Pastor Clement Matwiga, Director of Rafiki Wildlife Foundation said China has shown beyond doubt that it is a true friend in relation to African problems including giant mammals poaching.

"I would also like to congratulate Tanzania government to be fore-front in fighting elephant poaching; moreover, I would like to take this opportunity to express our heartfelt appreciations to Chinese government for announcing to ban ivory trade," Matwiga said.

"This shows how determined China is in protecting Africa’s wildlife, they are once again demonstrating to be our true friends," he said.

Shubert Mwarabu, Coordinator of OKOA Tembo wa Tanzania campaign or Rescue Tanzania Elephant, said China’s ban on ivory trade is a huge milestone in protecting Tanzania elephant generations.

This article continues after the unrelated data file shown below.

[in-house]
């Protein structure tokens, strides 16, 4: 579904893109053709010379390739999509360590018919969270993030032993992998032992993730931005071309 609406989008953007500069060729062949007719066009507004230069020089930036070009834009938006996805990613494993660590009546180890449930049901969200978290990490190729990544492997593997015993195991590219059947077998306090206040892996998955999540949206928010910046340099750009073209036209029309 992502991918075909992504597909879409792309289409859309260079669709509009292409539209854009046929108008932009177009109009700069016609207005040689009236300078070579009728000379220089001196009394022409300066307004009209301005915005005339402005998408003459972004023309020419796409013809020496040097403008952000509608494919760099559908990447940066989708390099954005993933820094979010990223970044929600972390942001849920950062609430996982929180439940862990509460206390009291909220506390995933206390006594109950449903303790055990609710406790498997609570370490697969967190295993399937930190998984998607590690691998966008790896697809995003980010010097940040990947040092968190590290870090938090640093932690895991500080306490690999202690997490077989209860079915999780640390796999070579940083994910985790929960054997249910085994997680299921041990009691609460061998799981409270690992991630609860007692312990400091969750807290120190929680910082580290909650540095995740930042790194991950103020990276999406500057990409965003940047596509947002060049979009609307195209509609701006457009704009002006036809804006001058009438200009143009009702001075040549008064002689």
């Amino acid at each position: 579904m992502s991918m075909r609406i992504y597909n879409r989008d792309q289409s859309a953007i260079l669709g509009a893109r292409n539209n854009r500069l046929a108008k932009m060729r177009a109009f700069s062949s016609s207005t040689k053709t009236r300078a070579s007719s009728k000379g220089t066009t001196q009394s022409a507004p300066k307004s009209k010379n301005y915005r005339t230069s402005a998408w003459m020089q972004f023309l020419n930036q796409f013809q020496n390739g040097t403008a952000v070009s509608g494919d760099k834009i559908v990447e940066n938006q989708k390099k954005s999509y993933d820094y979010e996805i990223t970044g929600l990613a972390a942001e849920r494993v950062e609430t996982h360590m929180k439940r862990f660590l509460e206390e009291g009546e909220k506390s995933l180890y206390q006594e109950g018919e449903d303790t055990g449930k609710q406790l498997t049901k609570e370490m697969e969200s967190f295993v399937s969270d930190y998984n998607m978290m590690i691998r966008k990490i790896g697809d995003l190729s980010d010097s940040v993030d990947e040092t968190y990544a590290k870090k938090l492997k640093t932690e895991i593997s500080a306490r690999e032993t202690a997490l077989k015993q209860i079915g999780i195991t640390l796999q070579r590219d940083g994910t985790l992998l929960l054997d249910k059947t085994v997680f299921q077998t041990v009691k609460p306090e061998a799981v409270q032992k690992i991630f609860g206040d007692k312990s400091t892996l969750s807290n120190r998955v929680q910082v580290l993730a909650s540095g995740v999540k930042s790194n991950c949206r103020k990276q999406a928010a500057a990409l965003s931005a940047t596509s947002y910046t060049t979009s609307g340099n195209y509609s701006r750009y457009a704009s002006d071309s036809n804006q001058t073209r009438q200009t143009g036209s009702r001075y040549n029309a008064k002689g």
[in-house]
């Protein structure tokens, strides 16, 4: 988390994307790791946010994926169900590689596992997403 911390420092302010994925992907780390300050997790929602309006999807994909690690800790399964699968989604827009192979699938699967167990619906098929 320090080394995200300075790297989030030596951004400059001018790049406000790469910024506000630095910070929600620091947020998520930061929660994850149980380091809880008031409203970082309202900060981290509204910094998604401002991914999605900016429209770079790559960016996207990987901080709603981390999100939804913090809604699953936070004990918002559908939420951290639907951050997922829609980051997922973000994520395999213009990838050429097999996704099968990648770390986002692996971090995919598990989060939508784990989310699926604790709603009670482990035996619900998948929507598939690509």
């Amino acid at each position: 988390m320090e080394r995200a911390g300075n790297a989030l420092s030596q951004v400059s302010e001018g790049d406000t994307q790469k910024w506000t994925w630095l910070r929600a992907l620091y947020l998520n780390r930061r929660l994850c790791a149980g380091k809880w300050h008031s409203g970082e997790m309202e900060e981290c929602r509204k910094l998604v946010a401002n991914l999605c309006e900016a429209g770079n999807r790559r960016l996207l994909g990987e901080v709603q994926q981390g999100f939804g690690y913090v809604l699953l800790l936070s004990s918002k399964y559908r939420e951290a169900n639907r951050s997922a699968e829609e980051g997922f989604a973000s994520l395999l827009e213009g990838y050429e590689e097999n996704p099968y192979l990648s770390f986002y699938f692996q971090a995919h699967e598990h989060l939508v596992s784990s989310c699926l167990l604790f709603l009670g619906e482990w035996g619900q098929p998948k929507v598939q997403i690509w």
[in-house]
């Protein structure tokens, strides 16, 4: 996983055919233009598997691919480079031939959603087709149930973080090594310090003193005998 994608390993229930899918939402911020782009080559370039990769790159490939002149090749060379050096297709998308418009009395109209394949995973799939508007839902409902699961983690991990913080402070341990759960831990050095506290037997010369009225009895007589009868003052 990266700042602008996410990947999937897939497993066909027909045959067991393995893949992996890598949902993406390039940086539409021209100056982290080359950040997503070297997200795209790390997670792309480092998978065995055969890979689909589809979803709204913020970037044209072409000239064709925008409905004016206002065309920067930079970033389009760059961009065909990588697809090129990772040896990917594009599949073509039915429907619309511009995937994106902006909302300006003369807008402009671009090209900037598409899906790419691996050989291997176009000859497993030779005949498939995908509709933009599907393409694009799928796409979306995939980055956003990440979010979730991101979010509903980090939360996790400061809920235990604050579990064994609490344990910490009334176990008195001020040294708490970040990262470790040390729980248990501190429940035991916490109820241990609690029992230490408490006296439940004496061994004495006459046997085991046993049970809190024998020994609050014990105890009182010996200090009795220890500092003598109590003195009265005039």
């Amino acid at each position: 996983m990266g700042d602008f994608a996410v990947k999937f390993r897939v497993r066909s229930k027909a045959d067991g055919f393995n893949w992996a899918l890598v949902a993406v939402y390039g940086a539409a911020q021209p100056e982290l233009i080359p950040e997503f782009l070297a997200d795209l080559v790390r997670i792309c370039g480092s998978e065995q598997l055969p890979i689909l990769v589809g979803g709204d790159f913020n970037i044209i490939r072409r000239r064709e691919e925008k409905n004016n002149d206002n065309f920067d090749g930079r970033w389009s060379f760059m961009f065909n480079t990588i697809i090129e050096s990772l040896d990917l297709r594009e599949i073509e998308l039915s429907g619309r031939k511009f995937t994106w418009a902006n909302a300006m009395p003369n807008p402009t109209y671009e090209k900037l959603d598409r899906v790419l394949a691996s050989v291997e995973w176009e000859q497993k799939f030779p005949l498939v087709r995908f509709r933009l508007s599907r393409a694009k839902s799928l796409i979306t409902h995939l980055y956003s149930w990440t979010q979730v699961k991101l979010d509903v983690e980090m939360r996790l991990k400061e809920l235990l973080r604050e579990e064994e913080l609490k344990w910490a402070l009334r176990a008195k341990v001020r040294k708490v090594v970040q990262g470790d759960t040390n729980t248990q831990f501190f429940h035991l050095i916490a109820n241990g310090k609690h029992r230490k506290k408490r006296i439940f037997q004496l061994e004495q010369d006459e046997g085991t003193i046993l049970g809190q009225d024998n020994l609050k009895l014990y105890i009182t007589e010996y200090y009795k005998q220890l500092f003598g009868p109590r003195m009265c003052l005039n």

"The closure of the market will lead to long-term security for our elephants.

"This is probably the greatest measure that could be taken to reduce elephant poaching," he stressed.

Demand for ivory in Asian countries are often blamed for increasing haunt and killings of elephants in Tanzania.

A government census of 2015 in Tanzania revealed that 60 percent of elephants had been lost over a period of five years.

Tanzania’s elephant population is one of the largest in Africa.

But according to data released by the government in June 2015, between 2009 and 2014, the population had dropped from 109, 051 to 43,521.


Tanzania conservation funds for Wildlife compensation

Tanzania Rangers helping save lives of lost pastoralists

Thousand of cattle die from severe drought in Tanzania